René Daumal (16 March 1908 – 21 May 1944)* was a French spiritual para-surrealist writer and poet, as well as an early, outspoken practitioner of ‘pataphysics. He was born in Boulzicourt, Ardennes, France. In his late teens his avant-garde poetry was published in France’s leading journals, and in his early twenties he co-founded, as a counter to Surrealism and Dada, a literary journal, “Le Grand Jeu” with three friends, collectively known as the Simplists, including poet Roger Gilbert-Lecomte. Two novels, A Night of Serious Drinking and the allegorical novel Mount Analogue, are based upon his friendship with Alexander de Salzmann, a pupil of G.I. Gurdjieff. The motion picture The Holy Mountain by Alejandro Jodorowsky is based largely on Daumal’s Mount Analogue. Daumal died suddenly and prematurely from tuberculosis on 21 May 1944, in Paris. He died leaving Mount Analogue unfinished, having worked on it until the day of his death. In his “Last Letter to His Wife” he wrote a poem:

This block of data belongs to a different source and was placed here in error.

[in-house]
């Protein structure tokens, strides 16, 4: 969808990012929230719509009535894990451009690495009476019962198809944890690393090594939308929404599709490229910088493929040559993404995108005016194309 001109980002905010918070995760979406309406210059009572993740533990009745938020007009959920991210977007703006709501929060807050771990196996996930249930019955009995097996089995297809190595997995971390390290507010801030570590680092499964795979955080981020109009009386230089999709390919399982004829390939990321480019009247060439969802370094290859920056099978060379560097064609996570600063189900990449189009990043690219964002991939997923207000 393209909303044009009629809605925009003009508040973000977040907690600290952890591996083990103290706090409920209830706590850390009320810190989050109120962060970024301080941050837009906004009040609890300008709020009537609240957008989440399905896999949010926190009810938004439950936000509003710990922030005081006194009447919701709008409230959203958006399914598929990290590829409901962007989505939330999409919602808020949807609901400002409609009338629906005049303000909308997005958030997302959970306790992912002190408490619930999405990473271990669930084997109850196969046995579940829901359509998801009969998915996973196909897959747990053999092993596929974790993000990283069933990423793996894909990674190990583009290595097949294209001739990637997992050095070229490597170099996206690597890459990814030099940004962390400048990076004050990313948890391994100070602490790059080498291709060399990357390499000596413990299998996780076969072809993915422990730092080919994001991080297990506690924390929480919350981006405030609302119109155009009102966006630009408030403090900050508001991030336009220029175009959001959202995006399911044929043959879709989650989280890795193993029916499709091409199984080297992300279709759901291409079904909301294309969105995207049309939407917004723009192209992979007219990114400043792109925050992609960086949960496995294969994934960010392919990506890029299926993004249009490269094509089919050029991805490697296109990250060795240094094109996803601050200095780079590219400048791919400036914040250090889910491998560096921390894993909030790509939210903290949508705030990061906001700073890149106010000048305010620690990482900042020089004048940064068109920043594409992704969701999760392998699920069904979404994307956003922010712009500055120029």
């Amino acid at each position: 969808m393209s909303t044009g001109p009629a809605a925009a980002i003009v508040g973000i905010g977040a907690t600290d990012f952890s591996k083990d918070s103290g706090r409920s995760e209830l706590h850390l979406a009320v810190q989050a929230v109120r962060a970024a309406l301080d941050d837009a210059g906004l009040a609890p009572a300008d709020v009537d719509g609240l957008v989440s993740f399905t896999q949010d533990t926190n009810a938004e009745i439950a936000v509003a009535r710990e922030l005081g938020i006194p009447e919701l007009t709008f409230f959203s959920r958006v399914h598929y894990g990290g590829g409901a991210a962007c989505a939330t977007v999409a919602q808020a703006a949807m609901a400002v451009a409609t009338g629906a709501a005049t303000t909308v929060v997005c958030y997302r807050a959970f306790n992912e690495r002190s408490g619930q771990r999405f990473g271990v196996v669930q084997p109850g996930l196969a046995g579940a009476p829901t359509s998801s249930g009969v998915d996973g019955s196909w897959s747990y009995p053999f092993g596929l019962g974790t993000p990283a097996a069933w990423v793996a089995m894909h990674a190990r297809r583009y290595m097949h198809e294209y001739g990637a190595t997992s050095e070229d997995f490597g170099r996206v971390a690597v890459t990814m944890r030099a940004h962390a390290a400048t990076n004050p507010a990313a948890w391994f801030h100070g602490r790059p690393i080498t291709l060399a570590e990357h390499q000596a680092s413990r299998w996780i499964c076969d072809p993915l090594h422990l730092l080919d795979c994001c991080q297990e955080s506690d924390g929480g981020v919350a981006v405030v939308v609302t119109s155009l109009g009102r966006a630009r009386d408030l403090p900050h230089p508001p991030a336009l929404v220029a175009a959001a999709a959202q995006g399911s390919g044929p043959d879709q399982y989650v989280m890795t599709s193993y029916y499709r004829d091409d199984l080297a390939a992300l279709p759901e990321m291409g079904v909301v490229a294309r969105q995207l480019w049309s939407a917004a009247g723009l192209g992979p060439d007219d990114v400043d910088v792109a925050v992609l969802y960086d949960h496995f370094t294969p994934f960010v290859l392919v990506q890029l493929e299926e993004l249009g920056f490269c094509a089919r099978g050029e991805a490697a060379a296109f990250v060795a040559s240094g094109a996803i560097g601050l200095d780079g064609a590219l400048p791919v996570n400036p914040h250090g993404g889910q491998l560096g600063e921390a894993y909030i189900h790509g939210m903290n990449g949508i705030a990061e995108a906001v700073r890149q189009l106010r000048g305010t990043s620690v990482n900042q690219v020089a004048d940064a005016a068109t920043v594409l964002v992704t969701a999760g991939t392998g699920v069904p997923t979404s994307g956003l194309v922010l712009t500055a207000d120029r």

I am dead because I lack desire,
I lack desire because I think I possess.
I think I possess because I do not try to give.
In trying to give, you see that you have nothing;
Seeing that you have nothing, you try to give of yourself;
Trying to give of yourself, you see that you are nothing:
Seeing that you are nothing, you desire to become;
In desiring to become, you begin to live.